Both parents versus only partners of pregnant women

       
     
  3. 3.
    Characteristics of partners of pregnant women:
    1. (a)

      Socio-demographic factors, e.g., age

       
    2. (b)

      Partners of pregnant women with previous children versus without previous children

       
     
  4. 4.

    Timing of intervention: first, second versus third trimester of pregnancy

     
  5. 5.

    Number of childbirth education classes: partners of pregnant women who only once participated in a prenatal childbirth education class versus those who participated more than twice

     
  6. 6.
    Place of studies:
    1. (a)

      Countries of studies: low- and middle-income countries versus high-income countries (defined by World Bank criteria) [12]

       
    2. (b)

      Regions of studies: Africa, America, Asia, Europe, versus Oceania (defined by United Nations Statistics Division) [13]

       
     

Sensitivity analysis

We will conduct sensitivity analysis, excluding studies with a high risk of allocation concealment or incomplete outcome data, if included studies are judged to have a high risk of bias for the primary outcomes.

Summary of findings

We will use the Grading of Recommendations, Assessment, Development and Evaluation (GRADE) approach to assess the quality of the evidence across studies [14]. The quality of the evidence for each outcome will be assessed by study limitation, inconsistency, imprecision, indirectness, and publication bias, and the quality will be judged as high, moderate, low, or very low. We will present our results with a GRADE summary table [15].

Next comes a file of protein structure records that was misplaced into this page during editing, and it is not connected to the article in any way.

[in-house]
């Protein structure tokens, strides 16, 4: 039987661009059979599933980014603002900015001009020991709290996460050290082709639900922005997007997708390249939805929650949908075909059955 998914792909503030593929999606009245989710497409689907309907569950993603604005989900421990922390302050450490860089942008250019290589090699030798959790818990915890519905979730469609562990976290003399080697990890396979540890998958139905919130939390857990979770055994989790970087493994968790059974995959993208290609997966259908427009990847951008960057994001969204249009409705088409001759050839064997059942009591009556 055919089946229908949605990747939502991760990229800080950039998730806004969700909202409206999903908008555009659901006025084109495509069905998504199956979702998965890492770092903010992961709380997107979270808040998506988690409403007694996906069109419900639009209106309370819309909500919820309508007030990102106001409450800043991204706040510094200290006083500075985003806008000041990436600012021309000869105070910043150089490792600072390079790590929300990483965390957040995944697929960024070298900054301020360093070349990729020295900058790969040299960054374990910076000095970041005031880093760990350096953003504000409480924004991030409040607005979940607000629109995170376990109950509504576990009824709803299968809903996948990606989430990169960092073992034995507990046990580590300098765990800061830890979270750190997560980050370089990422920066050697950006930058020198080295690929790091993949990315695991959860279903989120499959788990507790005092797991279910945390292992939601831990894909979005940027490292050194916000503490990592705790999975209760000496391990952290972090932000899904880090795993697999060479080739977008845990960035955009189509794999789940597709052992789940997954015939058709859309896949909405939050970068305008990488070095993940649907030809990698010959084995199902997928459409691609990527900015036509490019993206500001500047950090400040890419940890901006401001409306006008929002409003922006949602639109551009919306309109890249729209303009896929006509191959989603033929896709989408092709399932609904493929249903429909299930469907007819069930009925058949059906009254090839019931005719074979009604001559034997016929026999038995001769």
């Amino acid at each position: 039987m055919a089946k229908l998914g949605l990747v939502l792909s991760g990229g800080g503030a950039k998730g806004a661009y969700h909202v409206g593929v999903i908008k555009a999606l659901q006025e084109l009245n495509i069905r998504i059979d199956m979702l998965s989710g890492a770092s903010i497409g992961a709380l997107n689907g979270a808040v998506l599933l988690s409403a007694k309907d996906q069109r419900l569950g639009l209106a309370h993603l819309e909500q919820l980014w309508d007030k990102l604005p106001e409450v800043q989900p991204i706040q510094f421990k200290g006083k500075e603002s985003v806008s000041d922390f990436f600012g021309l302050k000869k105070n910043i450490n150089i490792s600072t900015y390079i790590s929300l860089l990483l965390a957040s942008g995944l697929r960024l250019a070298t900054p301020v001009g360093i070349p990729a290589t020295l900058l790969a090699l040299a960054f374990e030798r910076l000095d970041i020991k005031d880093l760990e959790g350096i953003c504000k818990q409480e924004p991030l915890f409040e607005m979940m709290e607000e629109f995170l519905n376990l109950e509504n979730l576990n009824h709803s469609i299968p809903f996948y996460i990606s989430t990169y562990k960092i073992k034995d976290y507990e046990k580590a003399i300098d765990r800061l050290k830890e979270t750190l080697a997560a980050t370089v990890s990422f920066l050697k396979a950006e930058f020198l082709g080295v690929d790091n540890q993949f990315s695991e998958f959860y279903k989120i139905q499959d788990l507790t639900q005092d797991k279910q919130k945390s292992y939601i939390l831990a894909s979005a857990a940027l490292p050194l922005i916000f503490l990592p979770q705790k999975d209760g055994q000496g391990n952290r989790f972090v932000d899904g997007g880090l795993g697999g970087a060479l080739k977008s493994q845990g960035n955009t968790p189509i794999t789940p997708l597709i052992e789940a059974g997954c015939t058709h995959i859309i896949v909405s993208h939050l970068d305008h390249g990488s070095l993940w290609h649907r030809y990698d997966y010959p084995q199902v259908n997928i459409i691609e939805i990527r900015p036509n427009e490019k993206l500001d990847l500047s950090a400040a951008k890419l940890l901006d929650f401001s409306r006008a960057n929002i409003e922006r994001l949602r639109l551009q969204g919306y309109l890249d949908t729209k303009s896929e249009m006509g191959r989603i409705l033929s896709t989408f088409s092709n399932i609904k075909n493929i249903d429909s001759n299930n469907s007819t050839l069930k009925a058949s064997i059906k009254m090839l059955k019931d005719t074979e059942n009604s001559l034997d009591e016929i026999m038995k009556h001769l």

Discussion

The effectiveness of the current prenatal education programs for expectant fathers on paternal postnatal mental health is still uncertain. This review and meta-analysis will provide evidence on the effectiveness of such programs on paternal postnatal mental health. The results of this review will help to develop evidence-based prenatal education programs for expectant fathers.

Abbreviations

BDI: 

Beck Depression Inventory

CES-D: 

Center for Epidemiologic Studies Depression Scale

EPDS: 

Edinburgh Postnatal Depression Scale

GHQ: 

General Health Questionnaire

GRADE: 

Grading of Recommendations, Assessment, Development and Evaluation

RCTs: 

randomized control trials

Declarations

Acknowledgements

We wish to thank Ms. Emma Barber for her editorial support and Ms. Chiemi Kataoka and Ms. Yuko Serizawa for devising a search strategy for this review. This study protocol was partially funded by The Grant of National Center for Child Health and Development 27B-10 and JSPS KAKENHI grants (Number 25862216), Japan.

Open AccessThis article is distributed under the terms of the Creative Commons Attribution 4.0 International License (http://creativecommons.org/licenses/by/4.0/), which permits unrestricted use, distribution, and reproduction in any medium, provided you give appropriate credit to the original author(s) and the source, provide a link to the Creative Commons license, and indicate if changes were made. The Creative Commons Public Domain Dedication waiver (http://creativecommons.org/publicdomain/zero/1.0/) applies to the data made available in this article, unless otherwise stated.

Authors’ Affiliations

(1)
Tsuda College
(2)
National Center for Child Health and Development
(3)

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Copyright

© Suto et al. 2016